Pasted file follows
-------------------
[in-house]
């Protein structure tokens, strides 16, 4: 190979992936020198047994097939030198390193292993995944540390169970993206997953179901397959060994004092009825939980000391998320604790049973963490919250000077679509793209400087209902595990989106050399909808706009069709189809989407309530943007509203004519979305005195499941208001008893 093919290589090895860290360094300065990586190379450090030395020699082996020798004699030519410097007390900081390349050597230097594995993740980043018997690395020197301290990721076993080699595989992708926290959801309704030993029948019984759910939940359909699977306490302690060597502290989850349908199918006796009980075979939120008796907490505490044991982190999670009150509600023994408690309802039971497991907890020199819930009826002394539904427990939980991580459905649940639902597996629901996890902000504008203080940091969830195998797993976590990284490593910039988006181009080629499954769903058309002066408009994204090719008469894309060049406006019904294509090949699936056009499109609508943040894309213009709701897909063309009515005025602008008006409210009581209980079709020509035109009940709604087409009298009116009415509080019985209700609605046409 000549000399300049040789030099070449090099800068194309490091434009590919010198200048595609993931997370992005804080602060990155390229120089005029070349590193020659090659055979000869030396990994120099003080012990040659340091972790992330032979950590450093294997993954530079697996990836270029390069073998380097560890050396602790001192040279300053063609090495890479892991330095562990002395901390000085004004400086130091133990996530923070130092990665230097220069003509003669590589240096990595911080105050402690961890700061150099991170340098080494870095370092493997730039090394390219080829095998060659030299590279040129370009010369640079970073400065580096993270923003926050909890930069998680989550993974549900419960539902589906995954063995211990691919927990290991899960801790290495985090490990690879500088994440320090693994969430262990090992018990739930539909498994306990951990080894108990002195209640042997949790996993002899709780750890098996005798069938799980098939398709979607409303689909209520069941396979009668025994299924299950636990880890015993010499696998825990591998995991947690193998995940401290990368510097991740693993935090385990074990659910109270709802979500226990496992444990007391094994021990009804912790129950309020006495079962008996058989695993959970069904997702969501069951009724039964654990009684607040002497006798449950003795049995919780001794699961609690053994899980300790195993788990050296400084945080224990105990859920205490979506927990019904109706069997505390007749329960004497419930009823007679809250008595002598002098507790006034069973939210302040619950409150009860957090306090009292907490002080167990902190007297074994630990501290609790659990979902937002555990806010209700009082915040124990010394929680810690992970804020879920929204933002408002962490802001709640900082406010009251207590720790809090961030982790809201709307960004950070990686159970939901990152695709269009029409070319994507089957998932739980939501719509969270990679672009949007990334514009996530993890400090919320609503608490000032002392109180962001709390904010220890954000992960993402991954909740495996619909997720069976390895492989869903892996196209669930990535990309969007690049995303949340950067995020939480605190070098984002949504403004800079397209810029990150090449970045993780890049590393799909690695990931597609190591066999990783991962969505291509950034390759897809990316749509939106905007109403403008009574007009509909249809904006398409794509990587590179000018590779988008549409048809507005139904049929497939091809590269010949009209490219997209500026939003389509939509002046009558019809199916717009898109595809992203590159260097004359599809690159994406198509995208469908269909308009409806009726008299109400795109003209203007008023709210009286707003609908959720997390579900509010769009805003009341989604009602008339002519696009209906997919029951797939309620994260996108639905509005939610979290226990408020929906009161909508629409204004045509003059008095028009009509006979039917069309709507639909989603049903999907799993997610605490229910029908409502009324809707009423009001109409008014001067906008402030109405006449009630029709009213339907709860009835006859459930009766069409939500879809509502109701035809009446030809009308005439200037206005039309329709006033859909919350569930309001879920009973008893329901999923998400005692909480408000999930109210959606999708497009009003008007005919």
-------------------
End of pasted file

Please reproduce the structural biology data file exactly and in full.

[in-house]
């Protein structure tokens, strides 16, 4: 190979992936020198047994097939030198390193292993995944540390169970993206997953179901397959060994004092009825939980000391998320604790049973963490919250000077679509793209400087209902595990989106050399909808706009069709189809989407309530943007509203004519979305005195499941208001008893 093919290589090895860290360094300065990586190379450090030395020699082996020798004699030519410097007390900081390349050597230097594995993740980043018997690395020197301290990721076993080699595989992708926290959801309704030993029948019984759910939940359909699977306490302690060597502290989850349908199918006796009980075979939120008796907490505490044991982190999670009150509600023994408690309802039971497991907890020199819930009826002394539904427990939980991580459905649940639902597996629901996890902000504008203080940091969830195998797993976590990284490593910039988006181009080629499954769903058309002066408009994204090719008469894309060049406006019904294509090949699936056009499109609508943040894309213009709701897909063309009515005025602008008006409210009581209980079709020509035109009940709604087409009298009116009415509080019985209700609605046409 000549000399300049040789030099070449090099800068194309490091434009590919010198200048595609993931997370992005804080602060990155390229120089005029070349590193020659090659055979000869030396990994120099003080012990040659340091972790992330032979950590450093294997993954530079697996990836270029390069073998380097560890050396602790001192040279300053063609090495890479892991330095562990002395901390000085004004400086130091133990996530923070130092990665230097220069003509003669590589240096990595911080105050402690961890700061150099991170340098080494870095370092493997730039090394390219080829095998060659030299590279040129370009010369640079970073400065580096993270923003926050909890930069998680989550993974549900419960539902589906995954063995211990691919927990290991899960801790290495985090490990690879500088994440320090693994969430262990090992018990739930539909498994306990951990080894108990002195209640042997949790996993002899709780750890098996005798069938799980098939398709979607409303689909209520069941396979009668025994299924299950636990880890015993010499696998825990591998995991947690193998995940401290990368510097991740693993935090385990074990659910109270709802979500226990496992444990007391094994021990009804912790129950309020006495079962008996058989695993959970069904997702969501069951009724039964654990009684607040002497006798449950003795049995919780001794699961609690053994899980300790195993788990050296400084945080224990105990859920205490979506927990019904109706069997505390007749329960004497419930009823007679809250008595002598002098507790006034069973939210302040619950409150009860957090306090009292907490002080167990902190007297074994630990501290609790659990979902937002555990806010209700009082915040124990010394929680810690992970804020879920929204933002408002962490802001709640900082406010009251207590720790809090961030982790809201709307960004950070990686159970939901990152695709269009029409070319994507089957998932739980939501719509969270990679672009949007990334514009996530993890400090919320609503608490000032002392109180962001709390904010220890954000992960993402991954909740495996619909997720069976390895492989869903892996196209669930990535990309969007690049995303949340950067995020939480605190070098984002949504403004800079397209810029990150090449970045993780890049590393799909690695990931597609190591066999990783991962969505291509950034390759897809990316749509939106905007109403403008009574007009509909249809904006398409794509990587590179000018590779988008549409048809507005139904049929497939091809590269010949009209490219997209500026939003389509939509002046009558019809199916717009898109595809992203590159260097004359599809690159994406198509995208469908269909308009409806009726008299109400795109003209203007008023709210009286707003609908959720997390579900509010769009805003009341989604009602008339002519696009209906997919029951797939309620994260996108639905509005939610979290226990408020929906009161909508629409204004045509003059008095028009009509006979039917069309709507639909989603049903999907799993997610605490229910029908409502009324809707009423009001109409008014001067906008402030109405006449009630029709009213339907709860009835006859459930009766069409939500879809509502109701035809009446030809009308005439200037206005039309329709006033859909919350569930309001879920009973008893329901999923998400005692909480408000999930109210959606999708497009009003008007005919």